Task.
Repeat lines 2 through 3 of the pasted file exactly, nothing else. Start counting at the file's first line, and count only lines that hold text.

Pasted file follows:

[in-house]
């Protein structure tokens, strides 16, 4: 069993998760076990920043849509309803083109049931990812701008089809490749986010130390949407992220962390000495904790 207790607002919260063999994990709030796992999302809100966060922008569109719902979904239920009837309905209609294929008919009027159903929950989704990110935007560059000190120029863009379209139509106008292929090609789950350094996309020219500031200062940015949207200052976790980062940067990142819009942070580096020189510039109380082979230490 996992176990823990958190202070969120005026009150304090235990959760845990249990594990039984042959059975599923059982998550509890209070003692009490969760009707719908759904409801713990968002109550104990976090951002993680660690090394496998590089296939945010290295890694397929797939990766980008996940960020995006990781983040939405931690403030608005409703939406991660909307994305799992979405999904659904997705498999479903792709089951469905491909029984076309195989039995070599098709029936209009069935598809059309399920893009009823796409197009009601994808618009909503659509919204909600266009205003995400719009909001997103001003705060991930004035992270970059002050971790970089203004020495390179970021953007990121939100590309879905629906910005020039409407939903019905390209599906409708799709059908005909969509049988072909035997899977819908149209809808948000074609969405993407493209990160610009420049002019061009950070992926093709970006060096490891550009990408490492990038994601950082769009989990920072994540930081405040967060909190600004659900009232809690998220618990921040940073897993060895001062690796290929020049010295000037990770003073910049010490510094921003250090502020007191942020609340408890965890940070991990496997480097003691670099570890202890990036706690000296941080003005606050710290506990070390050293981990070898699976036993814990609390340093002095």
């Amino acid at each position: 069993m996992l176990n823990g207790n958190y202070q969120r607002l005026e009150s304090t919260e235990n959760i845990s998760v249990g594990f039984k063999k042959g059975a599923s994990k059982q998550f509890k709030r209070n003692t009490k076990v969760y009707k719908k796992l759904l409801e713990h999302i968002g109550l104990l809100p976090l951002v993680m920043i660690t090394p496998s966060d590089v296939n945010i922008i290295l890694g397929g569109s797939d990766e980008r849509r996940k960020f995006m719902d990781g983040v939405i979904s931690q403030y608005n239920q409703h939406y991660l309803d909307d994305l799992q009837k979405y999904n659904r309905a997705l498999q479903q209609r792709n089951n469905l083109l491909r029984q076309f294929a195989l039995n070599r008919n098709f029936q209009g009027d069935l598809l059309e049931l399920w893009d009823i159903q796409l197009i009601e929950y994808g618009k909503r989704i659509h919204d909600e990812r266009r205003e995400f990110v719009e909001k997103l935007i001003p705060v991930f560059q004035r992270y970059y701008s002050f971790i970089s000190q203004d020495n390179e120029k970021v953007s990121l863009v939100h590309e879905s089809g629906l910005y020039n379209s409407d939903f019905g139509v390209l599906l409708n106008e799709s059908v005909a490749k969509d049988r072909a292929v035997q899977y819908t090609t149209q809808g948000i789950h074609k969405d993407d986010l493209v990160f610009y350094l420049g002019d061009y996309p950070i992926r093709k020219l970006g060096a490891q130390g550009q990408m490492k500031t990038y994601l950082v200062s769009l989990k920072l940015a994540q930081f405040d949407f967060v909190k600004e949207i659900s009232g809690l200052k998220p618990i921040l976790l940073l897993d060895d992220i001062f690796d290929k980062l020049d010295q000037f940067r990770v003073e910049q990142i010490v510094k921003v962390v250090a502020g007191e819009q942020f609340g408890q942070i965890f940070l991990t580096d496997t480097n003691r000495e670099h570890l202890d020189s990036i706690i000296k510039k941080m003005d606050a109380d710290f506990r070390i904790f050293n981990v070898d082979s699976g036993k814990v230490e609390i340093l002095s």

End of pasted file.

């Protein structure tokens, strides 16, 4: 069993998760076990920043849509309803083109049931990812701008089809490749986010130390949407992220962390000495904790 207790607002919260063999994990709030796992999302809100966060922008569109719902979904239920009837309905209609294929008919009027159903929950989704990110935007560059000190120029863009379209139509106008292929090609789950350094996309020219500031200062940015949207200052976790980062940067990142819009942070580096020189510039109380082979230490 996992176990823990958190202070969120005026009150304090235990959760845990249990594990039984042959059975599923059982998550509890209070003692009490969760009707719908759904409801713990968002109550104990976090951002993680660690090394496998590089296939945010290295890694397929797939990766980008996940960020995006990781983040939405931690403030608005409703939406991660909307994305799992979405999904659904997705498999479903792709089951469905491909029984076309195989039995070599098709029936209009069935598809059309399920893009009823796409197009009601994808618009909503659509919204909600266009205003995400719009909001997103001003705060991930004035992270970059002050971790970089203004020495390179970021953007990121939100590309879905629906910005020039409407939903019905390209599906409708799709059908005909969509049988072909035997899977819908149209809808948000074609969405993407493209990160610009420049002019061009950070992926093709970006060096490891550009990408490492990038994601950082769009989990920072994540930081405040967060909190600004659900009232809690998220618990921040940073897993060895001062690796290929020049010295000037990770003073910049010490510094921003250090502020007191942020609340408890965890940070991990496997480097003691670099570890202890990036706690000296941080003005606050710290506990070390050293981990070898699976036993814990609390340093002095």
């Amino acid at each position: 069993m996992l176990n823990g207790n958190y202070q969120r607002l005026e009150s304090t919260e235990n959760i845990s998760v249990g594990f039984k063999k042959g059975a599923s994990k059982q998550f509890k709030r209070n003692t009490k076990v969760y009707k719908k796992l759904l409801e713990h999302i968002g109550l104990l809100p976090l951002v993680m920043i660690t090394p496998s966060d590089v296939n945010i922008i290295l890694g397929g569109s797939d990766e980008r849509r996940k960020f995006m719902d990781g983040v939405i979904s931690q403030y608005n239920q409703h939406y991660l309803d909307d994305l799992q009837k979405y999904n659904r309905a997705l498999q479903q209609r792709n089951n469905l083109l491909r029984q076309f294929a195989l039995n070599r008919n098709f029936q209009g009027d069935l598809l059309e049931l399920w893009d009823i159903q796409l197009i009601e929950y994808g618009k909503r989704i659509h919204d909600e990812r266009r205003e995400f990110v719009e909001k997103l935007i001003p705060v991930f560059q004035r992270y970059y701008s002050f971790i970089s000190q203004d020495n390179e120029k970021v953007s990121l863009v939100h590309e879905s089809g629906l910005y020039n379209s409407d939903f019905g139509v390209l599906l409708n106008e799709s059908v005909a490749k969509d049988r072909a292929v035997q899977y819908t090609t149209q809808g948000i789950h074609k969405d993407d986010l493209v990160f610009y350094l420049g002019d061009y996309p950070i992926r093709k020219l970006g060096a490891q130390g550009q990408m490492k500031t990038y994601l950082v200062s769009l989990k920072l940015a994540q930081f405040d949407f967060v909190k600004e949207i659900s009232g809690l200052k998220p618990i921040l976790l940073l897993d060895d992220i001062f690796d290929k980062l020049d010295q000037f940067r990770v003073e910049q990142i010490v510094k921003v962390v250090a502020g007191e819009q942020f609340g408890q942070i965890f940070l991990t580096d496997t480097n003691r000495e670099h570890l202890d020189s990036i706690i000296k510039k941080m003005d606050a109380d710290f506990r070390i904790f050293n981990v070898d082979s699976g036993k814990v230490e609390i340093l002095s």